What I've Learned About Desktop Virtualization

With applications running smoothly, the days of the fat old PC are gone

By , ITworld |  Virtualization, desktop virtualization, lessons learned

Two years ago, Kane Edupuganti came to Saint Vincent Catholic Medical Centers, a healthcare system that sprawls across New York City's five boroughs, to fix some woeful technology problems. As director of IT operations and communications, he's since revamped the system's wide area network infrastructure, virtualized the data center and is now rolling out virtual desktop infrastructure (VDI). He's not one for pussyfooting around a project -- he's pushed server virtualization to the limit, for example, running roughly 50 to 60 virtual machines on one physical server. "Otherwise, you're right back where you started from," he says. With that aggressive approach to virtualization, he brought the number of physical boxes down from about 300 to five, and did so in 90 days. Now he's zeroed in on the desktop. In this interview with contributing writer Beth Schultz, he reflects on ...

WHY THE DESKTOP: Everywhere we turned, we saw a old six-year-old IBM desktop running Windows 2000 Professional with only 256MGs of RAM. It literally took those machines five to 10 minutes to boot up. It was a very painful experience for users. We had already virtualized the servers, so we figured the next logical step would be the endpoints.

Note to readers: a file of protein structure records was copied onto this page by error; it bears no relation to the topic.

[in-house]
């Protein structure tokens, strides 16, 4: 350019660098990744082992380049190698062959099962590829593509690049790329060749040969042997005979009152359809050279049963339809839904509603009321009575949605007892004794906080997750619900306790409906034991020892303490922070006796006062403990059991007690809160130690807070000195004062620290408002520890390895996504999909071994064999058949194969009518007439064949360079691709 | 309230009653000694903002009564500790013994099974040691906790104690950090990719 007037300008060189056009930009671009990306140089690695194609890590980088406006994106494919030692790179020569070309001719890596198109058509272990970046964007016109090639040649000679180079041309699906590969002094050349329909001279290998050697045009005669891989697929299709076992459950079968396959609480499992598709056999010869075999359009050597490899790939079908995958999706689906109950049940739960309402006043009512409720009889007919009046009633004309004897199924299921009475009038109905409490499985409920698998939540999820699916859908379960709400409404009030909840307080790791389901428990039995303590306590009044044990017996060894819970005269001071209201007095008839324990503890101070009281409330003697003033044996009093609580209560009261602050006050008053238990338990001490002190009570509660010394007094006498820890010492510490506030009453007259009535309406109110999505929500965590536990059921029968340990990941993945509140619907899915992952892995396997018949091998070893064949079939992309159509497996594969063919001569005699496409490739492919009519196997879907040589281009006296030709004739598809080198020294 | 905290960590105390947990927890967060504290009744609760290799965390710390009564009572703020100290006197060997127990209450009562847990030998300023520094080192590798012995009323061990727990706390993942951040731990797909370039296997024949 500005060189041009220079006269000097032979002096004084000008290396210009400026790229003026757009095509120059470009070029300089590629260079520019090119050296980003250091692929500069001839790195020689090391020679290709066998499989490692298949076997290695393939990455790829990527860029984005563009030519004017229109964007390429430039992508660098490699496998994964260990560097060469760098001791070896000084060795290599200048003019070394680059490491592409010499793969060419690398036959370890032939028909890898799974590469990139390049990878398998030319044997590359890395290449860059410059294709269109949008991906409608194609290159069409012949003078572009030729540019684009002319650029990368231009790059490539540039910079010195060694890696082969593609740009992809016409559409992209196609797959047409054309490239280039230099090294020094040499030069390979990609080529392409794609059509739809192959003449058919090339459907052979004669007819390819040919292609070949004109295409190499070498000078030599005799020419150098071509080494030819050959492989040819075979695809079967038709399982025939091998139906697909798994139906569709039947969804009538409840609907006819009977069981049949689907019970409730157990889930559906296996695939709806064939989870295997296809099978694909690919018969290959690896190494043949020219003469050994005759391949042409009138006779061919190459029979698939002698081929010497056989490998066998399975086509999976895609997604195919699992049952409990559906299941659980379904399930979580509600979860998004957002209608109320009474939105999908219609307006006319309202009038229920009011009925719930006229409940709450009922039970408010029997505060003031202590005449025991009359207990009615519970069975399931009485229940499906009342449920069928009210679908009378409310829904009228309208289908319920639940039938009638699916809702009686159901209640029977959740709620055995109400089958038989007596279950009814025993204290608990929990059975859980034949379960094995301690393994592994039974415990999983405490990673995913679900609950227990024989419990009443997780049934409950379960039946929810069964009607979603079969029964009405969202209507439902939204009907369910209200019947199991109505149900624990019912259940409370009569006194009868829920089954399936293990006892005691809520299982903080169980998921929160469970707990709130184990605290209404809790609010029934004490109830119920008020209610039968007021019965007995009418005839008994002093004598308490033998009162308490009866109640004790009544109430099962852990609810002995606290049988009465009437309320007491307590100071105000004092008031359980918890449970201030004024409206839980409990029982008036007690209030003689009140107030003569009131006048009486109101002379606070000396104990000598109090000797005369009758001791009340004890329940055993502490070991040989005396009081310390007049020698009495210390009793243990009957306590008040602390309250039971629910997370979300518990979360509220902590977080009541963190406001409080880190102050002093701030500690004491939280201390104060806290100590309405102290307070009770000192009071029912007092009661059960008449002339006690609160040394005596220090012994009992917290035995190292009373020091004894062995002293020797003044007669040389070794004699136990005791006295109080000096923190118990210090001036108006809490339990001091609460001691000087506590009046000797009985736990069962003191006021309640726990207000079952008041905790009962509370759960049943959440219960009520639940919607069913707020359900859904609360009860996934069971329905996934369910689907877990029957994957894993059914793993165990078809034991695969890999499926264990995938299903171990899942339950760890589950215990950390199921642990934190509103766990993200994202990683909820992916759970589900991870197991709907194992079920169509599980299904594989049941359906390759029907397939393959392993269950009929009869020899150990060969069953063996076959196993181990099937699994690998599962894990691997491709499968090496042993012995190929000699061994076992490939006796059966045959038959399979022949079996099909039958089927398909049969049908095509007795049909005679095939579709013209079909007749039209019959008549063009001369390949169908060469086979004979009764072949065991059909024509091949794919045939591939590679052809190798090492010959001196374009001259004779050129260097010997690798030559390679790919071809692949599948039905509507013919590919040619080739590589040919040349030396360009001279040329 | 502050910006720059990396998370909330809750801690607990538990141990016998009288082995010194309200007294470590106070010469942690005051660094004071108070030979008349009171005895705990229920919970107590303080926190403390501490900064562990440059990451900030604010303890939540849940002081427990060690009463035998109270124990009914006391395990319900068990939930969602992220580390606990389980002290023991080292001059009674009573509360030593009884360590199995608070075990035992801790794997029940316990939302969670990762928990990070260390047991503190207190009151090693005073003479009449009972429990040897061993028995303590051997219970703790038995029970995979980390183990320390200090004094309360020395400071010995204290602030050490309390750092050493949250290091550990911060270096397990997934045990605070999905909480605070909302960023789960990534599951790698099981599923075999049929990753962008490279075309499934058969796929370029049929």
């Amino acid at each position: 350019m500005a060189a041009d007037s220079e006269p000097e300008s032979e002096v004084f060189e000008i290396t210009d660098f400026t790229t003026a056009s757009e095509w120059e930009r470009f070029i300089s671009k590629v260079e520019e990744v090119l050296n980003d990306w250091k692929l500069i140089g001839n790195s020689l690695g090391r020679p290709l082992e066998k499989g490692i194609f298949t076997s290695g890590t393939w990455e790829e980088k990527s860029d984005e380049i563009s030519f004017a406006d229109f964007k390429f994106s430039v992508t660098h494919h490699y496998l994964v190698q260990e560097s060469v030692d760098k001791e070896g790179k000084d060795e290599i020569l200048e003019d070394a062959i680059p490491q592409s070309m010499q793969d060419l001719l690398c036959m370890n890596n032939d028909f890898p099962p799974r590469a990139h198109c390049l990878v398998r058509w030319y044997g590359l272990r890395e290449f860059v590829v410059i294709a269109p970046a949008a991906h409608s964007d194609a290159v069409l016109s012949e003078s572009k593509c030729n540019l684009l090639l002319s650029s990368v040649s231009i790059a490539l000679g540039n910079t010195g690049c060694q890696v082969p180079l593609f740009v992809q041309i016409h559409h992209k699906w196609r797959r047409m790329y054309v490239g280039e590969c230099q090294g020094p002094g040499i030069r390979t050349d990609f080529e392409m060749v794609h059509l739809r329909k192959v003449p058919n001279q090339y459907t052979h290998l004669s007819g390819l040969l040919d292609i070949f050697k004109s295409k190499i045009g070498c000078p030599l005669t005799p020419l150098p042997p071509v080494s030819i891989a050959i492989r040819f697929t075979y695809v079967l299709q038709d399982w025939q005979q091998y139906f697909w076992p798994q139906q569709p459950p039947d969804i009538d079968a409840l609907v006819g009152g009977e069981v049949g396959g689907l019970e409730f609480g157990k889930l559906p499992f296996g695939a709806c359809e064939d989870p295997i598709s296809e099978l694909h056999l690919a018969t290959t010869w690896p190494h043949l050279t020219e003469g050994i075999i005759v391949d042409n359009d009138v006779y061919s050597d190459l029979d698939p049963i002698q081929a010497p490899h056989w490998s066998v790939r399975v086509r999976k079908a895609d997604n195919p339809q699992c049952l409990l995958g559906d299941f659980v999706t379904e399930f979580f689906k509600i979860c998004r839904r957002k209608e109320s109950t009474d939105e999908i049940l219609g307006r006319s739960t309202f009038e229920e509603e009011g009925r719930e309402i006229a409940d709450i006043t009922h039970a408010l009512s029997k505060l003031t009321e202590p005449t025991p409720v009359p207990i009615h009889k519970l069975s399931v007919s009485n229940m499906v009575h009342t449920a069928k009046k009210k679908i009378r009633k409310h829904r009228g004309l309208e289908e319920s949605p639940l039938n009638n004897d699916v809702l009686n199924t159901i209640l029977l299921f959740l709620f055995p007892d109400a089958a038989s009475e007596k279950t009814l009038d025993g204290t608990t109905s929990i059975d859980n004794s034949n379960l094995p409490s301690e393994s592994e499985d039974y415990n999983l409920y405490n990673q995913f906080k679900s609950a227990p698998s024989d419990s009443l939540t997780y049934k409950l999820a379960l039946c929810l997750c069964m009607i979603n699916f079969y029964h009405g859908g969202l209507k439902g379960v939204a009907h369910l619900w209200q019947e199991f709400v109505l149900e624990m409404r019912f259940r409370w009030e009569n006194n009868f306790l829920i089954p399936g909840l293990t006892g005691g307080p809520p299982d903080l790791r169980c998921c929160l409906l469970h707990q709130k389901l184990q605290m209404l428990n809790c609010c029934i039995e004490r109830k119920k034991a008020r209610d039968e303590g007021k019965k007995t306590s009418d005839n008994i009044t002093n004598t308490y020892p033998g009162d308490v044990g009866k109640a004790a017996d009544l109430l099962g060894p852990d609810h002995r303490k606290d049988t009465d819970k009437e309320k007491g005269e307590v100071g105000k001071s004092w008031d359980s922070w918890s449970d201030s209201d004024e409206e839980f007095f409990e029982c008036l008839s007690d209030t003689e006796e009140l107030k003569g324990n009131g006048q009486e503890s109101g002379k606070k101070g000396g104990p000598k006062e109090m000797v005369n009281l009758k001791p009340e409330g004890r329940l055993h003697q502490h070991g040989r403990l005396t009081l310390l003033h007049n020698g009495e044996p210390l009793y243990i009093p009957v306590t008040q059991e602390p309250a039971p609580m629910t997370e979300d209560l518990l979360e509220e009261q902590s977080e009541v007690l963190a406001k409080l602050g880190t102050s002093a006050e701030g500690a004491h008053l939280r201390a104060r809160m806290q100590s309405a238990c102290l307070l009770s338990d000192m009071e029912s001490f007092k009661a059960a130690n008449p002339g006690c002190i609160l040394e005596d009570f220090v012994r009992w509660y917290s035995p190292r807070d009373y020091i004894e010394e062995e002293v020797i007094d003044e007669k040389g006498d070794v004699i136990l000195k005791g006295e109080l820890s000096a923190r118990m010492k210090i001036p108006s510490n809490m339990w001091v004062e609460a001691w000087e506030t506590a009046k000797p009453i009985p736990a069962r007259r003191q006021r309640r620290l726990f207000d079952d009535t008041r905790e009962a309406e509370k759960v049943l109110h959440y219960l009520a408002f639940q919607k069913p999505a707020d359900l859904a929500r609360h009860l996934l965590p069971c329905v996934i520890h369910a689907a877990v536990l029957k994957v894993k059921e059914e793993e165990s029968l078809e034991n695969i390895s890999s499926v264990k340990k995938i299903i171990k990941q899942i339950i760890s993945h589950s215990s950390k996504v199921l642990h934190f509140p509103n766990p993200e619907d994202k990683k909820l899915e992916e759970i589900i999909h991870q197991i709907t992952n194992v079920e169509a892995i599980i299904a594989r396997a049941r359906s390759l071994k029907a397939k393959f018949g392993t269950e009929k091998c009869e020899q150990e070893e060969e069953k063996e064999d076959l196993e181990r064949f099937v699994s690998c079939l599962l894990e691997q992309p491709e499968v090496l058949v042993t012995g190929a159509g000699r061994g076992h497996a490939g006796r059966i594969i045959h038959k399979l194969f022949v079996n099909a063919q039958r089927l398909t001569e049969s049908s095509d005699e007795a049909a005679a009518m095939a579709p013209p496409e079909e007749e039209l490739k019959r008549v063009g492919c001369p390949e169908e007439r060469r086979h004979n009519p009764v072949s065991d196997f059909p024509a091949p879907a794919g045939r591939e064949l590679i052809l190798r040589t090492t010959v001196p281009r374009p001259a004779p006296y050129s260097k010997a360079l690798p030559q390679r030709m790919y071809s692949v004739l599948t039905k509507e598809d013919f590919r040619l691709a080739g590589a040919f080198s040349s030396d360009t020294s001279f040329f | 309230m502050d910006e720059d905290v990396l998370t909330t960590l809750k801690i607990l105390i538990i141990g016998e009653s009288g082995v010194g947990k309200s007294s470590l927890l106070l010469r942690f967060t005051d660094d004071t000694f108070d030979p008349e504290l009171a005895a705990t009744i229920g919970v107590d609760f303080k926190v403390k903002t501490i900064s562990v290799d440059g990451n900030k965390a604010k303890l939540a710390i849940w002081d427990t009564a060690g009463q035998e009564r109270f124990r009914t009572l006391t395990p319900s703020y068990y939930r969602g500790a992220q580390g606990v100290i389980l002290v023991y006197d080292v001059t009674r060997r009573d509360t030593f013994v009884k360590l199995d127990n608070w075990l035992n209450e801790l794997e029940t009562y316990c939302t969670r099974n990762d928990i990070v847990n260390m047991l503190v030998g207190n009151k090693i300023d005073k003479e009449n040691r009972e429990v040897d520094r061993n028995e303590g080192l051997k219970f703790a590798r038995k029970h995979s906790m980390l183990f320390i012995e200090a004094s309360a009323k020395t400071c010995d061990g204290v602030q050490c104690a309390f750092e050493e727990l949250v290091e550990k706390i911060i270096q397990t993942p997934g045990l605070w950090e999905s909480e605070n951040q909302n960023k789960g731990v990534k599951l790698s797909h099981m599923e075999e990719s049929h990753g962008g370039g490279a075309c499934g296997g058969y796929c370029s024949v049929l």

WHY VIRTUAL DESKTOPS: Initially people were like, 'Yeah, whatever, virtual desktop, we can do this in Citrix or we can do this on terminal servers.' And for most part, I think you can. But with the price coming down and the back-end farms that serve these virtual machines being able to give high-availability scenarios even to desktops and being able to give a full-blown desktop experience to the users, the industry is turning around a bit. There are still shops that can get away with Citrix farms, but that can get fairly expensive with licensing.

ESTABLISHING A VDI USE CASE: We were running our WAN on Verizon's MPLS network and were having some latency issues, especially between the main hospital and data center. One of biggest problem areas was the Emergency Department. Because it has such a high number of patients coming in and out and the application was running so slow because of network latency, doctors and nurses weren't able to complete their patient charts. People had gotten so fed up that they even had stopped using the software and were manually filling out charts. If charts weren't done, we couldn't bill, which affected the revenue flow. We knew we had to address this, with its domino effect.

CITRIX TO THE RESCUE, OR NOT: We have a Citrix farm in our data center that users can access when they go home. So we started letting Emergency Department folks launch Citrix sessions for their primary chart application, and we found the performance improvement was like day and night.

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